Weightlifting 5 hours per day — too much?

Originally Published: April 28, 2006
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I am a wrestler and have very great ambitions within the sport. I lift weights for 5 to 6 hours a day, making sure I performed every set to failure often including negatives as well. In addition to working each muscle group 2 times a week, I make sure to give each muscle group 48 to 72 hours of rest. Recently though, I have learned that training longer than an hour a day can have a catabolic (muscle breakdown) effect on your body. This was very concerning to me because muscle-wasting during my training seems truly counter-productive, but I am also aware that a decrease in training may lead to muscle atrophy and that also poses a deep concern. By the same token, I have also learned that cardio and even sleep can have a catabolic effect, so I am led to questioning the actual danger of lifting weights for over an hour a day. I am also aware that whether or not the catabolic danger is a legitimate cause for concern, I will have to cut my training time eventually due to time restrictions during the season because of the 7 hour school day and 5 hour team practices, including traveling time and 2-3 hours of homework a night. I am posing a couple of questions within this letter: 1) Can I reduce the volume of my routine to about an hour and still make gains that are comparable or better to those I experience with my 5-6 hour workouts and if so, how? 2) Is catabolism truly a legitimate matter to be concerned with?

Thank you very much for your time.


Dear Confused,

Catabolism, the breakdown of muscle that is caused by using up all of the energy stored in your muscles, is like a speeding ticket for the body.  It's one of the ways our insides tells our outsides to slow down.

You are right that weight training for more than an hour a day can cause catabolism.  If you use all of your glycogen stores during a very long workout, your body will use muscles as a food source.  Just as you thought, catabolism is counterproductive to your training.  Luckily, though, you can tailor your workout to be more efficient and at the right intensity.  Moreover, workout times of about an hour can still help you achieve your training goals.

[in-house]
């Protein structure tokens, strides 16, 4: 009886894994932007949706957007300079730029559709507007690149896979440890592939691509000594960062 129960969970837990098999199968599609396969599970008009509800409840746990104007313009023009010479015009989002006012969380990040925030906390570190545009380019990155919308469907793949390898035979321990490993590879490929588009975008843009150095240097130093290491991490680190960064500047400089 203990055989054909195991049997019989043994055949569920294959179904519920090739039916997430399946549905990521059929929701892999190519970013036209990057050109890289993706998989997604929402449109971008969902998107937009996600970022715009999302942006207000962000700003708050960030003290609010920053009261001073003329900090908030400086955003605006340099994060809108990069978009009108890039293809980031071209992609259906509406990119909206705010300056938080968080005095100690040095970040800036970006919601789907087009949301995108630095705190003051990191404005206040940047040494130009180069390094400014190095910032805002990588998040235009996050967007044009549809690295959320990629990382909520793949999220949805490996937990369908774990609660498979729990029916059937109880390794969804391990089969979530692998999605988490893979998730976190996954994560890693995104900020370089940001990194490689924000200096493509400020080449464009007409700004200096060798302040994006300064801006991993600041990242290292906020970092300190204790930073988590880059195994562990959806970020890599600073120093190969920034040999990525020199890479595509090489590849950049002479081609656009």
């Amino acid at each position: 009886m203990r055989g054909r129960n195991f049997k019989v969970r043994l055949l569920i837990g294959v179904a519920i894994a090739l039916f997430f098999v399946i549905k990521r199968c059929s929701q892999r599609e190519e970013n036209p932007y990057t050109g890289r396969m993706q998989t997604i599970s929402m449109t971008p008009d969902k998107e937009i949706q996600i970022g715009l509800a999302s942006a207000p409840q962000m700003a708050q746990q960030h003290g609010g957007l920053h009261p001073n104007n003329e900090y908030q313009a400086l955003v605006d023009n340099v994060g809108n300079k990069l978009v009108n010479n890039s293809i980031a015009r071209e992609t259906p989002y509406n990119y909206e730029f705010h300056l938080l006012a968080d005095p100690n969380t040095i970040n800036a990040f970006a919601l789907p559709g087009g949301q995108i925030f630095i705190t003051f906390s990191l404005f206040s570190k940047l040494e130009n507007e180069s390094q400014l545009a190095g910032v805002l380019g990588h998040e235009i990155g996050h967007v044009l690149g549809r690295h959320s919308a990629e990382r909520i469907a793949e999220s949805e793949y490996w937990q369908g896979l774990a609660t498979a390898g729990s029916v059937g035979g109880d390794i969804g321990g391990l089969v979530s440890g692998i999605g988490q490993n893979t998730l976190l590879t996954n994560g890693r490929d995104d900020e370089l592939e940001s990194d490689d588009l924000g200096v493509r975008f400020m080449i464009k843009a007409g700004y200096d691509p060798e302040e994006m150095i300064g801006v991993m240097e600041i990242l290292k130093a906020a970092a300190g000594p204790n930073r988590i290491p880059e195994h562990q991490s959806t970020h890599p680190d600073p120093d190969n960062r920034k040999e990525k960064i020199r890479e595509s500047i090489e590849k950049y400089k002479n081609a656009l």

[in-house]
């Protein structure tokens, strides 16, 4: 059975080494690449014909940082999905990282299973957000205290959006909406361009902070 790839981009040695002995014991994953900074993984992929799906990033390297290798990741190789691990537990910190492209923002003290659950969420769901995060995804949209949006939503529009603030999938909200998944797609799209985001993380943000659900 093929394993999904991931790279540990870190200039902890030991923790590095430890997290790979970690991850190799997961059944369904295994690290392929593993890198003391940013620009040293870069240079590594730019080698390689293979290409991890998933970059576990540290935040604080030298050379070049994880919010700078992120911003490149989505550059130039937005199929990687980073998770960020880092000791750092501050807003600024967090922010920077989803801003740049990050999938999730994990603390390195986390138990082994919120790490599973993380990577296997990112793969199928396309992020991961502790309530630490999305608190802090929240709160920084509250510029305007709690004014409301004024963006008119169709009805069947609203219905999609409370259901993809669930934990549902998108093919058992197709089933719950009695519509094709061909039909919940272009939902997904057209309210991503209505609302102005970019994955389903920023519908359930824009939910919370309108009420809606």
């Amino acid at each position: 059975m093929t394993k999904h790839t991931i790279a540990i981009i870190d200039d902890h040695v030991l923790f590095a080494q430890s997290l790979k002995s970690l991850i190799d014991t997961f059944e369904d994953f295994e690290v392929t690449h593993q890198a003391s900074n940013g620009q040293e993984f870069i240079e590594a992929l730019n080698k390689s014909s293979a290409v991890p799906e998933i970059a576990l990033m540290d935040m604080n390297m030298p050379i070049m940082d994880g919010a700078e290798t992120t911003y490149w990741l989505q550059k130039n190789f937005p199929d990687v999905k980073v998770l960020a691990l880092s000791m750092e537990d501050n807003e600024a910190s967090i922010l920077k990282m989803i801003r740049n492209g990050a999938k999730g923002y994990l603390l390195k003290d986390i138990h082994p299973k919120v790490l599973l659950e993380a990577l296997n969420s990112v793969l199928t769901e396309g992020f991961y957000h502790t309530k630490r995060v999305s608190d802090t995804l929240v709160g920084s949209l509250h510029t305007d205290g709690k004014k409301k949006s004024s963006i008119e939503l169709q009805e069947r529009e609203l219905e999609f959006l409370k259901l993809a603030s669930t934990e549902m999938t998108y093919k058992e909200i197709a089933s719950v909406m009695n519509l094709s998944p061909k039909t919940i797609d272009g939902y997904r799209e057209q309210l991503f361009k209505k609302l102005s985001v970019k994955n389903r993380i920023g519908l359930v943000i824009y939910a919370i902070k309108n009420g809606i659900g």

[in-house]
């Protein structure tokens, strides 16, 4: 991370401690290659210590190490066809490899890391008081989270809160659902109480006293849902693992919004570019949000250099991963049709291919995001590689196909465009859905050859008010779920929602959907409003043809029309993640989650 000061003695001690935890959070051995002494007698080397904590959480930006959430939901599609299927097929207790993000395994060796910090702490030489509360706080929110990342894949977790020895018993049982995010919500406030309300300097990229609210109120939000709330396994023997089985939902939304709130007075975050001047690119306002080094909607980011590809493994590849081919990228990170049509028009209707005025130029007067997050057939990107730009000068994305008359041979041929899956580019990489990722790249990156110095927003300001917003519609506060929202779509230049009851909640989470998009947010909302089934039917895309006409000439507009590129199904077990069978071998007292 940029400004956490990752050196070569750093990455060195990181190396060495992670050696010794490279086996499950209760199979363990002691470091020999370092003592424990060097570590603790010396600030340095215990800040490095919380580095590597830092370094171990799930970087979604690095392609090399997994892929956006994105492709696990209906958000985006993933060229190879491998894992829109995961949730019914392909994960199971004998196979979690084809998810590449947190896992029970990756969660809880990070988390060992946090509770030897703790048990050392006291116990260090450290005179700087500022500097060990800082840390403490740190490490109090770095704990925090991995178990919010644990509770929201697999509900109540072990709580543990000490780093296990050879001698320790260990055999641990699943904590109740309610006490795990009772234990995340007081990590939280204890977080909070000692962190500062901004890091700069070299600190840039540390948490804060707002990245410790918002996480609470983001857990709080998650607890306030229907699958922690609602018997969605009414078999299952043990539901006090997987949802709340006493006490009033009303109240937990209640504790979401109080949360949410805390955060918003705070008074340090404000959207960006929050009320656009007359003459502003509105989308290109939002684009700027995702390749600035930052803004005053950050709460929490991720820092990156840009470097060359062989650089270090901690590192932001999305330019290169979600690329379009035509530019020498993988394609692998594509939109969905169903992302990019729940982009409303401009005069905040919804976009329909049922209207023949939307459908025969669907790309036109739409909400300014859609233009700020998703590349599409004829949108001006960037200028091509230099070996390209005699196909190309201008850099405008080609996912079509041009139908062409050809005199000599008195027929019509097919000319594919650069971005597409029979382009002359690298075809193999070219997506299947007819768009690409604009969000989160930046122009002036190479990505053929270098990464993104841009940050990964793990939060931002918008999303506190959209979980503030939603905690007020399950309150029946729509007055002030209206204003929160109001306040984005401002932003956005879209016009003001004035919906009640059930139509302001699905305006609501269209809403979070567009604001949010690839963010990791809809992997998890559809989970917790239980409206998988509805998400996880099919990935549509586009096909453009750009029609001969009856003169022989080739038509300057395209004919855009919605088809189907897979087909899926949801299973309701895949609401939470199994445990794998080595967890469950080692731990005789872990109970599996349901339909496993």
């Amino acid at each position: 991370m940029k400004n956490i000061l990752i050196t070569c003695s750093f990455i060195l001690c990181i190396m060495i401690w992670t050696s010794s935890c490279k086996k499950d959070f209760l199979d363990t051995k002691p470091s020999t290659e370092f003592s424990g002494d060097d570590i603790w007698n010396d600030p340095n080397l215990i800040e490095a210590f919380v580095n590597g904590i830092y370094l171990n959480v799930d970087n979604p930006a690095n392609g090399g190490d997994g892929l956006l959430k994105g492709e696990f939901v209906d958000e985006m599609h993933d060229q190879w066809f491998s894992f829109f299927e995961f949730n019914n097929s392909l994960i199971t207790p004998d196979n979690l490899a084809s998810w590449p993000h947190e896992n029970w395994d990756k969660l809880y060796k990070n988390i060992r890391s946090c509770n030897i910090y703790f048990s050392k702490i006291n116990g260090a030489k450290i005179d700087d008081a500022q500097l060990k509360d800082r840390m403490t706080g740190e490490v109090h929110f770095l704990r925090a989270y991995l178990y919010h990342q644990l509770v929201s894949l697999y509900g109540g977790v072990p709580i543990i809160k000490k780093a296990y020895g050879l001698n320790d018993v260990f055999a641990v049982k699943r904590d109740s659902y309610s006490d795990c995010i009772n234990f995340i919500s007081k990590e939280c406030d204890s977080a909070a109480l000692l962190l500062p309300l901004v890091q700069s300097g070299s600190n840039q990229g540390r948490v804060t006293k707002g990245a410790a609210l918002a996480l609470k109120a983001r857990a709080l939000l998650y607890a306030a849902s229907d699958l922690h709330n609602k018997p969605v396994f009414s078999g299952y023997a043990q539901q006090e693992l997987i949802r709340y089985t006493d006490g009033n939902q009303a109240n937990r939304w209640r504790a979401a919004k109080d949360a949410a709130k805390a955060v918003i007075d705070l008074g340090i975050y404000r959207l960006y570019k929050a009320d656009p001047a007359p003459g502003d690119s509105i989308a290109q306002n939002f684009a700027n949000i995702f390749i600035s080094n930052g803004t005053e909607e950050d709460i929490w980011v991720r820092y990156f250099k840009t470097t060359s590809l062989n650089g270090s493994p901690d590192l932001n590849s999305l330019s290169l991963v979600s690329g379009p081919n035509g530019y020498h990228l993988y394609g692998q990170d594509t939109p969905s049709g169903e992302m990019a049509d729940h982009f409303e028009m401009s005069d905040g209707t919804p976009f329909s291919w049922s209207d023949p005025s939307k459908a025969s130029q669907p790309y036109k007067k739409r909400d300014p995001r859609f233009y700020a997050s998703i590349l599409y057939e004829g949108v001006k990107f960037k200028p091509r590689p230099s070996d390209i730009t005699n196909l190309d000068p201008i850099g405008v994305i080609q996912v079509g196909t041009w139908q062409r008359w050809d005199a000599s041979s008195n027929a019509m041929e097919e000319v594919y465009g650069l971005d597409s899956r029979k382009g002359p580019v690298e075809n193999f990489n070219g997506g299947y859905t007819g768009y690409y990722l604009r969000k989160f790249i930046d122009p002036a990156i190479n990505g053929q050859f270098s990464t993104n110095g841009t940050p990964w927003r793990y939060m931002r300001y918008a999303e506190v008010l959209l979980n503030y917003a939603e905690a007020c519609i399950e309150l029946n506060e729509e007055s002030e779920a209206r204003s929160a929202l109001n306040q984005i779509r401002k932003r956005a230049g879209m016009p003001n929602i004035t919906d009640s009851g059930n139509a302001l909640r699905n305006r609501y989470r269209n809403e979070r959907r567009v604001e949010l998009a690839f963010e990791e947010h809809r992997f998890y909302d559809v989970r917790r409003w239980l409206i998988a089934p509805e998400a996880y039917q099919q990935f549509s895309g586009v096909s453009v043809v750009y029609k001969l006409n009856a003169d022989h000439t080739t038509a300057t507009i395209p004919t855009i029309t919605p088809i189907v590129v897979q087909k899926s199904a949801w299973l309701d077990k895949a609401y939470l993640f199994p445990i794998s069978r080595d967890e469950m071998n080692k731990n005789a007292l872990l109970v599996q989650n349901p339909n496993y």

Contrary to what you've heard, cardiovascular exercise done in moderation does not deplete muscle, but can actually aid in the muscle building process.  Adding an eight to ten minute cardio warm-up and ten to fifteen minute cardio cool-down will help loosen the muscles to prevent injury and facilitate the healing process by releasing lactic acid that builds in muscle while training.

When you lift weights, you create micro-tears within the muscle fibers.  Once these tears repair themselves through sleep and breaks between trainings, they increase in size and strength.  The more muscle you have, the more beneficial this repair cycle.  This is because muscle increases your resting metabolic rate which helps burn fat, while studying or sleeping.  Sleep does not cause catabolism.  In fact, ensuring that your muscles are well-rested is just as important as the workout itself.

Eating properly can also help ensure that you do not lose any muscle mass.  It may be a good idea to eat five to six smaller, protein-packed meals per day spaced about three hours apart.  This will ensure that your body's metabolic fires remain stoked to capacity.  Also, research shows that if you are as physically active as you are, you need a minimum of .8 grams to 1 gram of protein per pound of bodyweight to maintain and see gains in muscle mass.  Good carbohydrates, such as whole wheats, fruits, and vegetables are important in maintaining a well balanced diet, which will fuel your body so it can reach its full training potential.  You might also want to talk with a nutritionist, who can help you create a meal plan that meet your needs.

It sounds like you are the definition of dedication to your sport, and it's great that you are so passionate about something that you love to do.  Have you ever wondered, though, if you might be too extreme with your workout?  Sometimes when people are intensely focused on achieving a goal, they can become a bit overzealous in how they choose to try to reach it.  You may want to consider if it is necessary to lift weights everyday for five to six hours and then practice with your team and if there is a better, time-saving way to go about all of this without sacrificing gains.  You may want to consult with a trainer or coach to develop a workout that not only fits your athletic goals and needs, but maximizes your results in the shortest amount of time.  This may leave you with more time for schoolwork and time to enjoy family and friends.